For a while during October and much of November, the enforced lockout of players by the 30 team owners had many believing that there wouldn’t be a season.
This particular dispute, the league’s fourth since its inception in 1946, began on July 1 and centred around the division of revenue, a salary cap and the luxury tax which that cap forced upon its bigger teams.
It was, at times, a bitter stand-off which was rendered all the more complicated by two key points: teams were hemorrhaging money (22 out of the 30 clubs claimed to have suffered a loss during the 2010-11 season) and the declining popularity of the league meant the general sporting public was not as fearful about professional basketball as they were about the NFL which this summer overcame a similar work stoppage in time for the new season.
However, the saving grace for the NBA was that the prospect of deep economic pain loomed large for players if not for owners, many of whom secretly favoured saving costs by cancelling the entire season. The players union relented, accepted a 50/50 split of the $4 billion (€3.06bn) annual revenue (down from 57%) paving the way for a sudden resolution that was reached in Manhattan on November 26.
The regular season was saved but six weeks were lost and the fixture list was reduced to 66 games. While many see this as a bit of fat trimming, paving the way for tomorrow’s baptism of fire, an enticing five-game schedule, the players themselves have already expressed fears about a tighter diary with less days to recover between matches in the coming months.
The lockout was an inevitable setback but a badly timed one. Basketball fans had just enjoyed one of the most exciting seasons in a decade, culminating appropriately in June’s stunning and well deserved NBA finals victory for the Dallas Mavericks over the star-studded pantomime villain Miami Heat.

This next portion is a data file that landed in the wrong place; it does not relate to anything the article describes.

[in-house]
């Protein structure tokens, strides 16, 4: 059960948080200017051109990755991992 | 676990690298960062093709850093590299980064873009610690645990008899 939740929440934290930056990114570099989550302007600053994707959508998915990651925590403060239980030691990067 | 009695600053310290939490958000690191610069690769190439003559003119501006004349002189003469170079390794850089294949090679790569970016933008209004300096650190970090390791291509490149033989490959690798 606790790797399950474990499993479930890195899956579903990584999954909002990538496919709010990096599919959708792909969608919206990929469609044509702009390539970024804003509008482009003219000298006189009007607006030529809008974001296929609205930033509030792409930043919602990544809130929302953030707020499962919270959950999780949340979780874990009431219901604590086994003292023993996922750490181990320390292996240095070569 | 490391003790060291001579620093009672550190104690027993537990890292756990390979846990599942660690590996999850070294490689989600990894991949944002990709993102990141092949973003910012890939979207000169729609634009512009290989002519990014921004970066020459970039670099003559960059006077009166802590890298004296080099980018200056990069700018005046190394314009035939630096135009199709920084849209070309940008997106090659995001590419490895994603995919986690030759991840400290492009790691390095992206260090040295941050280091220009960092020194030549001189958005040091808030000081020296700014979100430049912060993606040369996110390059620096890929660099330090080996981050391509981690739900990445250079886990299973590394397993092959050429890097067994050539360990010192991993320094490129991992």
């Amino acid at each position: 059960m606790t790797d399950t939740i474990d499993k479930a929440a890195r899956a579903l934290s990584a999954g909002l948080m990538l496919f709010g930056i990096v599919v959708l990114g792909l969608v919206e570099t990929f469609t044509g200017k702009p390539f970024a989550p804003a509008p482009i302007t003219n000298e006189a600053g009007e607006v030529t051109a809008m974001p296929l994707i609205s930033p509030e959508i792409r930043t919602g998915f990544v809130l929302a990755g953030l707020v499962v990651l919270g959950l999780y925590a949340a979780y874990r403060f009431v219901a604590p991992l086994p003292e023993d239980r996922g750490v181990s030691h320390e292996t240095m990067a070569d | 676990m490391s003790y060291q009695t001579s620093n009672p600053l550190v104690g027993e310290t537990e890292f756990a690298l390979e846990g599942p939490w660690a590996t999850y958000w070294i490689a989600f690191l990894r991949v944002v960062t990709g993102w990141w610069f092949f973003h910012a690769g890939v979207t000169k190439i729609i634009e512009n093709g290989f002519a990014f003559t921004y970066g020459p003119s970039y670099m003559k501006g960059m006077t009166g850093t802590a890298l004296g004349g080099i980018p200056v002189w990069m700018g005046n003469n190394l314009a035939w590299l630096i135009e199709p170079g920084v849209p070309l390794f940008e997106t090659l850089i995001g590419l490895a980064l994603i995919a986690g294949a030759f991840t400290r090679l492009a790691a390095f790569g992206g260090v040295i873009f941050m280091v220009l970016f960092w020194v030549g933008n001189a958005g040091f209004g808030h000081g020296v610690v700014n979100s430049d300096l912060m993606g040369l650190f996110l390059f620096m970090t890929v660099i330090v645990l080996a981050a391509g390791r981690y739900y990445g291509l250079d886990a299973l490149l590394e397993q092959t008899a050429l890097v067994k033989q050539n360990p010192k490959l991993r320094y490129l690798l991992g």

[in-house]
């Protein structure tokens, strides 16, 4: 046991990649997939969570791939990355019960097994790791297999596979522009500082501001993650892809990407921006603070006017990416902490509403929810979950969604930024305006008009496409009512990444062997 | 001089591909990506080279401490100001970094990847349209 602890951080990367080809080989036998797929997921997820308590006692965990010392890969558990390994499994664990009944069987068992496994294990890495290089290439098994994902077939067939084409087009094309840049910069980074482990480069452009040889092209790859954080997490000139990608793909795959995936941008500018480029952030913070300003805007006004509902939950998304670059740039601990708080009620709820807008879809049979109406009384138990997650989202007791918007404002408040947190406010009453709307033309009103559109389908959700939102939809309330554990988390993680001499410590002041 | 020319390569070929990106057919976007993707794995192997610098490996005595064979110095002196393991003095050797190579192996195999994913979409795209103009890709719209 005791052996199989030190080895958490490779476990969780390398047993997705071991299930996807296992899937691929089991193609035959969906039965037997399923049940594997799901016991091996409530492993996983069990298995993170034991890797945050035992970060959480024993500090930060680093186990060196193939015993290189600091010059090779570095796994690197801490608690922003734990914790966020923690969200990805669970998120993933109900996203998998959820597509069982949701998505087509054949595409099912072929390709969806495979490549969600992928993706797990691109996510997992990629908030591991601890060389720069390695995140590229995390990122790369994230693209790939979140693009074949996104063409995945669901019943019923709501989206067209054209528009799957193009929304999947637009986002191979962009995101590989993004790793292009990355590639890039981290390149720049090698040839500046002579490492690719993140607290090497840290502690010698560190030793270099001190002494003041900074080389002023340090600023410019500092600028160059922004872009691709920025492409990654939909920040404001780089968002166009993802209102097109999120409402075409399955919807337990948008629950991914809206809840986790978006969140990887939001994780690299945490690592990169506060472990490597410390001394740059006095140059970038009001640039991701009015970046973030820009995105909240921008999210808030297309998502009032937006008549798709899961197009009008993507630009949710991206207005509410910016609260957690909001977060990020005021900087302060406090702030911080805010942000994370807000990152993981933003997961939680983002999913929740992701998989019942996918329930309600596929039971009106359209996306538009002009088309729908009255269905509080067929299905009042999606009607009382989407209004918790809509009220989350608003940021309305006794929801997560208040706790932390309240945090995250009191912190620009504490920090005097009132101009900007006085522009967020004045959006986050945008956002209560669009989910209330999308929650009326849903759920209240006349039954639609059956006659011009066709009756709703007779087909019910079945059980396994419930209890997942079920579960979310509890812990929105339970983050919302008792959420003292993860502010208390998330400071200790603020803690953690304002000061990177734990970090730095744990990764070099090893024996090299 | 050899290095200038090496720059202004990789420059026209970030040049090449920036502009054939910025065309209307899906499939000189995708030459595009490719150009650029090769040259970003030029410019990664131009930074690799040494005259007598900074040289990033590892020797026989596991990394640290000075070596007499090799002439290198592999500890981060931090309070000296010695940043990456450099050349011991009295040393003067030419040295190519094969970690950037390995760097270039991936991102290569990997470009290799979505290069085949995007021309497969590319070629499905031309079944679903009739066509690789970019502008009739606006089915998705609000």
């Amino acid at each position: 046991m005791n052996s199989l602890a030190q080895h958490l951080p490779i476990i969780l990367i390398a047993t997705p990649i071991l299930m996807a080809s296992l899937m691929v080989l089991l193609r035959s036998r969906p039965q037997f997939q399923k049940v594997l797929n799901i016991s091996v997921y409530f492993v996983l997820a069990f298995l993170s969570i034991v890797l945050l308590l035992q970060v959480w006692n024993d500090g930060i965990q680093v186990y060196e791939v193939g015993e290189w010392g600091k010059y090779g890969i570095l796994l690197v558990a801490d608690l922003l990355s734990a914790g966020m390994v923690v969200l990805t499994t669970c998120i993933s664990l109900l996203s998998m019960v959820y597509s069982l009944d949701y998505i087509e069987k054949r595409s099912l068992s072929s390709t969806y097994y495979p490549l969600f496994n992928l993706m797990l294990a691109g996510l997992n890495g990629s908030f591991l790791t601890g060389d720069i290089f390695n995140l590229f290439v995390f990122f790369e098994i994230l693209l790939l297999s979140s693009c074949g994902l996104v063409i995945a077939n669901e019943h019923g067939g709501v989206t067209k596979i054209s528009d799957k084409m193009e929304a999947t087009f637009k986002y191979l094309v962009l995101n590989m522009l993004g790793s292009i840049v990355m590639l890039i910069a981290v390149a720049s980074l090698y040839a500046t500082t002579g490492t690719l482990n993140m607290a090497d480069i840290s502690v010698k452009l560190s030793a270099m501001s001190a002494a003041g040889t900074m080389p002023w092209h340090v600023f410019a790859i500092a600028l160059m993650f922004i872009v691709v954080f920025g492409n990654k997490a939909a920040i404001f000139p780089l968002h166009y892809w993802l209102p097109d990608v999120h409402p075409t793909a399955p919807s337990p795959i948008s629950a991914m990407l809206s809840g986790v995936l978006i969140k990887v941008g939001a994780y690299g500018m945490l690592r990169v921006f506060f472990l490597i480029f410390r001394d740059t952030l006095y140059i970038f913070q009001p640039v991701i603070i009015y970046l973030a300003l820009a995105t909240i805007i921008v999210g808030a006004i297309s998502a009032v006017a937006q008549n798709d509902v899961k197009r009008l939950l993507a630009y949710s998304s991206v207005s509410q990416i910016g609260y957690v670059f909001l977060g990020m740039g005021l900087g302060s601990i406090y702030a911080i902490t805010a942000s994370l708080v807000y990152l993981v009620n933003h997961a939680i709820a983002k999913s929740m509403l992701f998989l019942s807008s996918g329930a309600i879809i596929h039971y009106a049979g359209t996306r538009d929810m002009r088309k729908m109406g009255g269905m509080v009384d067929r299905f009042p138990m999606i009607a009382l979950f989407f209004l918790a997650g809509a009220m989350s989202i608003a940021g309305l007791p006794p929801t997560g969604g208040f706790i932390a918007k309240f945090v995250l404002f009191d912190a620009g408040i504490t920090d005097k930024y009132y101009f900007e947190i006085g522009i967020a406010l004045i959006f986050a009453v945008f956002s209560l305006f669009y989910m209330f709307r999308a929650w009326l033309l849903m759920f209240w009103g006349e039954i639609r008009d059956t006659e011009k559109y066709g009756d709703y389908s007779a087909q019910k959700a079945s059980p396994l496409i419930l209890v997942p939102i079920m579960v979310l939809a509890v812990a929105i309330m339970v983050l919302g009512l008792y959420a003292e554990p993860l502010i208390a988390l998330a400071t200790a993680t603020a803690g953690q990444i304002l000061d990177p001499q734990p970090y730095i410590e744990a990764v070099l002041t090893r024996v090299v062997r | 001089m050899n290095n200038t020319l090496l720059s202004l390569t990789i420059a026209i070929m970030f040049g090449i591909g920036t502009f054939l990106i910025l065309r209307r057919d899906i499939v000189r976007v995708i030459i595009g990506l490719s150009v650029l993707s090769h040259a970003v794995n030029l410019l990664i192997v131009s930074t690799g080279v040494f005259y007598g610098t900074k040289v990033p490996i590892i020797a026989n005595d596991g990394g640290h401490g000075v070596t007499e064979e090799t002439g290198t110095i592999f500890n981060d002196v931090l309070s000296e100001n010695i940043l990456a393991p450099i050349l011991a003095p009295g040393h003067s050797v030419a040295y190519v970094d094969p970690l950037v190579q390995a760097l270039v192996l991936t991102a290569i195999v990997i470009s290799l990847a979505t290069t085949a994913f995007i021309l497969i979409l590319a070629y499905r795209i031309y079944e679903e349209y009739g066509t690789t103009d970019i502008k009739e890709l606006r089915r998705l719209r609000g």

So although the NBA’s reputation took a hit, the short memories of sports fans mean that when the new season tips off at Madison Square Garden at midday, New York time, millions of households will contain the distinctive background noise of almost 12 hours of basketball.
At the Garden, the Knicks will host their arch enemies, the Boston Celtics, the former having bolstered the squad a little, the latter yet to do so.
The action will then move straight to Dallas where the champions will welcome back Miami. Dallas are not expected to regain the title and all eyes will be on the Heat who are expected to go all the way, necessity and talent being two of their driving forces.
Two of the most intriguing teams on the eve of the new season reside in LA. The Lakers, who will host the ever improving Chicago Bulls, have had a traumatic pre-season. When they did a deal with the New Orleans Hornets for top point guard Chris Paul, the league vetoed it, sparking a wave of criticism.
It mattered little that the Lakers benefit more than most from the extreme lopsidedness nature of the NBA, the decision which was prompted by owners of other teams was a PR blow that arrived at an inopportune moment.
Just as the league was trying to restore confidence in its brand after the lockout, fans and media were immediately questioning the motives of those charged with slicing up the multi-billion dollar pie.
It went from bad to worse for the Lakers: Paul signed for their fellow tenants at the Staples Center, the LA Clippers just as one of the Lakers’ key men, Lamar Odom, was shipped off to the Mavericks.
Star man Kobe Bryant enters the season with a wrist injury and a divorce to contend with. None of this will be a source of any comfort for their new coach Mike Brown who has the unenviable task of following in the footsteps of one of the most successful coaches of all time, Phil Jackson.
Whatever happens, the stories from here on in will, at least, not revolve around work stoppages and the wages of millionaires.